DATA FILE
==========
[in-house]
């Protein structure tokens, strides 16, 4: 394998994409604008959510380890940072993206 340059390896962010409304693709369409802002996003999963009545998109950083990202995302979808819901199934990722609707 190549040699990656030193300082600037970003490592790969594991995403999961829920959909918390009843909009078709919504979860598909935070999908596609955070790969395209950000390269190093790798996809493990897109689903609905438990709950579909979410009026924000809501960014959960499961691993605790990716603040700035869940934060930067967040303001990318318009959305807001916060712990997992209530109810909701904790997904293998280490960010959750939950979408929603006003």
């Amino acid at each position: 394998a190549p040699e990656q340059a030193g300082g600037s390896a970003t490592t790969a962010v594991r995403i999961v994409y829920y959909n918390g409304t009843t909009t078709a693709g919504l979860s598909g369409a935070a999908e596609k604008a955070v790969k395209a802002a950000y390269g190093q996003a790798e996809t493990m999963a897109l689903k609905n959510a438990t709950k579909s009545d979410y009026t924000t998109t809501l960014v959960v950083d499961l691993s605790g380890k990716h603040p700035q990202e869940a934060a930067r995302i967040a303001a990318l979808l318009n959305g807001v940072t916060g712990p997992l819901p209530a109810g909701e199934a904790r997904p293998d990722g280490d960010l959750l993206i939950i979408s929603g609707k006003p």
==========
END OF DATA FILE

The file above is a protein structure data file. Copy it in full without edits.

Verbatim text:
[in-house]
């Protein structure tokens, strides 16, 4: 394998994409604008959510380890940072993206 340059390896962010409304693709369409802002996003999963009545998109950083990202995302979808819901199934990722609707 190549040699990656030193300082600037970003490592790969594991995403999961829920959909918390009843909009078709919504979860598909935070999908596609955070790969395209950000390269190093790798996809493990897109689903609905438990709950579909979410009026924000809501960014959960499961691993605790990716603040700035869940934060930067967040303001990318318009959305807001916060712990997992209530109810909701904790997904293998280490960010959750939950979408929603006003």
């Amino acid at each position: 394998a190549p040699e990656q340059a030193g300082g600037s390896a970003t490592t790969a962010v594991r995403i999961v994409y829920y959909n918390g409304t009843t909009t078709a693709g919504l979860s598909g369409a935070a999908e596609k604008a955070v790969k395209a802002a950000y390269g190093q996003a790798e996809t493990m999963a897109l689903k609905n959510a438990t709950k579909s009545d979410y009026t924000t998109t809501l960014v959960v950083d499961l691993s605790g380890k990716h603040p700035q990202e869940a934060a930067r995302i967040a303001a990318l979808l318009n959305g807001v940072t916060g712990p997992l819901p209530a109810g909701e199934a904790r997904p293998d990722g280490d960010l959750l993206i939950i979408s929603g609707k006003p």